Now your code is in GitHub we will have to add some magic to hook up the NetlifyCMS. For this we first need to set up a Netlify site (we are not going to use this site… complicated I know. And, ‘Yes I wish there was a better way…’)

But first, now we are in GitHub, let’s do some plumbing for our GitHub page. Create a new public repository on your GitHub and name this repository <YourGithubName>.github.io. This will also be the domain where your website is hosted. Next we need to hook up your code to automatically deploy to this GitHub Page. Go inside the newly created Page repo and go to the ‘Settings’ tap and select 'Pages'. Press ‘Choose a theme’ and select the first theme and press ‘Select theme’. This will generate a branch called ‘gh-pages’ where the selected theme will deploy. Don’t worry we are going to overwrite this default theme with our own awesome static website.

If you know go to the ‘Pages’ section in your repo ‘Settings’, you should see in green ‘Your site is published at https://<YourGithubName>.github.io/’. If it says published at https://<YourGithubName>.github.io/<RepoName>/’ then you did not name your repo correctly <YourGithubName>.github.io. This will not work because the blog site expects to be published inside the root of your website domain!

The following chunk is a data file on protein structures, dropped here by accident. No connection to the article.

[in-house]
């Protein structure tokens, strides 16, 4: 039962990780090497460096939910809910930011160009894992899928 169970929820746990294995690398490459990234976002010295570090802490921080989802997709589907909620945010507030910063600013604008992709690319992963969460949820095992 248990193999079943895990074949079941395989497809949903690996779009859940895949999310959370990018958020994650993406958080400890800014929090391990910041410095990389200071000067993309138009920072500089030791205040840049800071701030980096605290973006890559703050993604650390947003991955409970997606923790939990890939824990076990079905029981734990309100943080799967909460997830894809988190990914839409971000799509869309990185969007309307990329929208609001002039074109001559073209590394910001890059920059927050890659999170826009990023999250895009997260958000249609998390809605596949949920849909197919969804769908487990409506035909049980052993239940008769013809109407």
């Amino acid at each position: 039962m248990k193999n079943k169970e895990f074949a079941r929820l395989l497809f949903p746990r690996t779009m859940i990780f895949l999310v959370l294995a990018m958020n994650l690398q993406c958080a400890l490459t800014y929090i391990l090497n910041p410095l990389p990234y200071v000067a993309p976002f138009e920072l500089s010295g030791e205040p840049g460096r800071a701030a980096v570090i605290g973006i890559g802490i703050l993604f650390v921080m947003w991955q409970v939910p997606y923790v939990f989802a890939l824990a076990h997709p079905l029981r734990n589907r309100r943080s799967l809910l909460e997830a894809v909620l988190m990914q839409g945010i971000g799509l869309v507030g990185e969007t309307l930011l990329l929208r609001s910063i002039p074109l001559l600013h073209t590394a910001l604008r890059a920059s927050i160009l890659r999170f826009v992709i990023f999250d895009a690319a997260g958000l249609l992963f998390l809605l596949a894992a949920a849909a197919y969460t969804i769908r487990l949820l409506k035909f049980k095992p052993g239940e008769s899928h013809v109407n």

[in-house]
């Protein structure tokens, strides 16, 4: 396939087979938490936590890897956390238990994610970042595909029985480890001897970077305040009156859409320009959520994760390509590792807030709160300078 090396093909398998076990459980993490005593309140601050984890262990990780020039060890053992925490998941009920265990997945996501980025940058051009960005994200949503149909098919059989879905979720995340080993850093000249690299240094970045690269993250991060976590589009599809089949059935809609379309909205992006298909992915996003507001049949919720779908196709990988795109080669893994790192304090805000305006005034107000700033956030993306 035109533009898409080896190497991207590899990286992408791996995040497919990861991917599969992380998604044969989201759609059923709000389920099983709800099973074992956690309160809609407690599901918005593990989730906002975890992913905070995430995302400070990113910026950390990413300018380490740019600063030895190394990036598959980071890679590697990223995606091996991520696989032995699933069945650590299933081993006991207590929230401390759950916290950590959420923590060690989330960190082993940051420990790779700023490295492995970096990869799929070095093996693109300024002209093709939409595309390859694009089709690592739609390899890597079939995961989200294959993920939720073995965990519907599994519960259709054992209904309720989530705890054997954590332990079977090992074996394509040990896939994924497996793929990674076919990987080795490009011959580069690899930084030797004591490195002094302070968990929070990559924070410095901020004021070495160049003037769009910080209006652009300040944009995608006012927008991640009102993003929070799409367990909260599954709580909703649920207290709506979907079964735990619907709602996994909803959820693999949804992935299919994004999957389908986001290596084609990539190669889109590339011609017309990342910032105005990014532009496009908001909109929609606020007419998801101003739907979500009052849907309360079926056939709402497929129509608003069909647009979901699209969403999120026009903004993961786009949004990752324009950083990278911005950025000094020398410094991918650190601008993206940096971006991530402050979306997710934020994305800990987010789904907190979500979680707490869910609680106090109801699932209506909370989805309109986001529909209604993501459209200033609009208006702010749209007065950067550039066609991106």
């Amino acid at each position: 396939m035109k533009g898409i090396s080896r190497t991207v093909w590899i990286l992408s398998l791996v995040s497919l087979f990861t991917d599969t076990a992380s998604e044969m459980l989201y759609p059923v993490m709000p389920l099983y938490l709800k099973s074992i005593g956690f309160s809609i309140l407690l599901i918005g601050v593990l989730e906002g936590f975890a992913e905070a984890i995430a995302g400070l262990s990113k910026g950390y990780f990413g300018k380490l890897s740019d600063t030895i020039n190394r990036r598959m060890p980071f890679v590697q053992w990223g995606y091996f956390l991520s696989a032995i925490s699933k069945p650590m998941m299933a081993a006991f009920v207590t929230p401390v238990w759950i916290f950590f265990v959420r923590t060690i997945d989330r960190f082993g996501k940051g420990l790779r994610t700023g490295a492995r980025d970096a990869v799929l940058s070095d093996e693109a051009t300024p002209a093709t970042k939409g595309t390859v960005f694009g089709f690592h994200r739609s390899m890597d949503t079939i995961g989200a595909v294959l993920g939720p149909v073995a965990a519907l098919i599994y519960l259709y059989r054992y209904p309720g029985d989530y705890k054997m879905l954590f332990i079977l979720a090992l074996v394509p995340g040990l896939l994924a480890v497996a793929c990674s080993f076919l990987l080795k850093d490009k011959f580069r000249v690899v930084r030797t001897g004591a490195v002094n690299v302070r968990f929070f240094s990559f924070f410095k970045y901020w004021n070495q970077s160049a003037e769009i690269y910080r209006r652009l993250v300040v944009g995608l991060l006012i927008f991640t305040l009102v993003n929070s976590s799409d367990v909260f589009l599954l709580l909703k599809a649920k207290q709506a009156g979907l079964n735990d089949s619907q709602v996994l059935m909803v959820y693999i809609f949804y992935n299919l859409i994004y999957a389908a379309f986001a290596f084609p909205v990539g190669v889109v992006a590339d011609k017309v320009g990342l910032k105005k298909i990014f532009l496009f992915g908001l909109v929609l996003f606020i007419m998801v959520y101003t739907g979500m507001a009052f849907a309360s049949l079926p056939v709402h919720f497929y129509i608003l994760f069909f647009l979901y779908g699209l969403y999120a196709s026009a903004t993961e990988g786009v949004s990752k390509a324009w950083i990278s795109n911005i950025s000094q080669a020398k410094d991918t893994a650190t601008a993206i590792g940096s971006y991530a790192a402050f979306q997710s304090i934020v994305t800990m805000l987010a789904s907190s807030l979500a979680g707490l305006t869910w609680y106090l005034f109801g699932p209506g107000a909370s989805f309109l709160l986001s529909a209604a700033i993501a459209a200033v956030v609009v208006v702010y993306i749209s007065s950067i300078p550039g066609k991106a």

Step 3 - Setup Netlify CMS


To set up Netlify CMS follow the first two steps ‘creating an GitHub OAuth App’ and ‘Creating a Netlify Site’ from the following great blog.

Now we can add the config.yml to /input/admin directory inside your code. This is the heart of the Netlify CMS. You can download my config.yml from my GitHub Repo. I’ve gone ahead and configured this config.yml file for you. You only have to change the backend settings inside the config.yml to target the GitHub Repo where your site generator lives (so not your GitHub Pages Repo). So change ‘repo: <GitHubName>/<RepoName>‘ i.e. feiko/StaticBlogExample. Also change the site domain 'site_domain' to the <SiteName>.netlify.app you just created when configuring Netlify. If you use a different branch then ‘master’ please also change this setting.

Go ahead and git commit and push this config.yml to GitHub. Now you can preview the site locally using the dotnet run -- preview command (see Part I) and browse to ‘localhost:5080/admin’. You should be able to log into your CMS using your GitHub credentials.

Now you can write a blog or page in the CMS. Netlify will automatically commit your new content to your remote GitHub repo. To preview the changes locally, you need to ‘git pull’ the content from your remote repo. Run the preview site and enjoy your freshly written blog… locally…


Don’t forget to commit and push your local changes to GitHub. You can also add the /output folder to the .gitignore file so you don’t keep pushing and pulling these changes.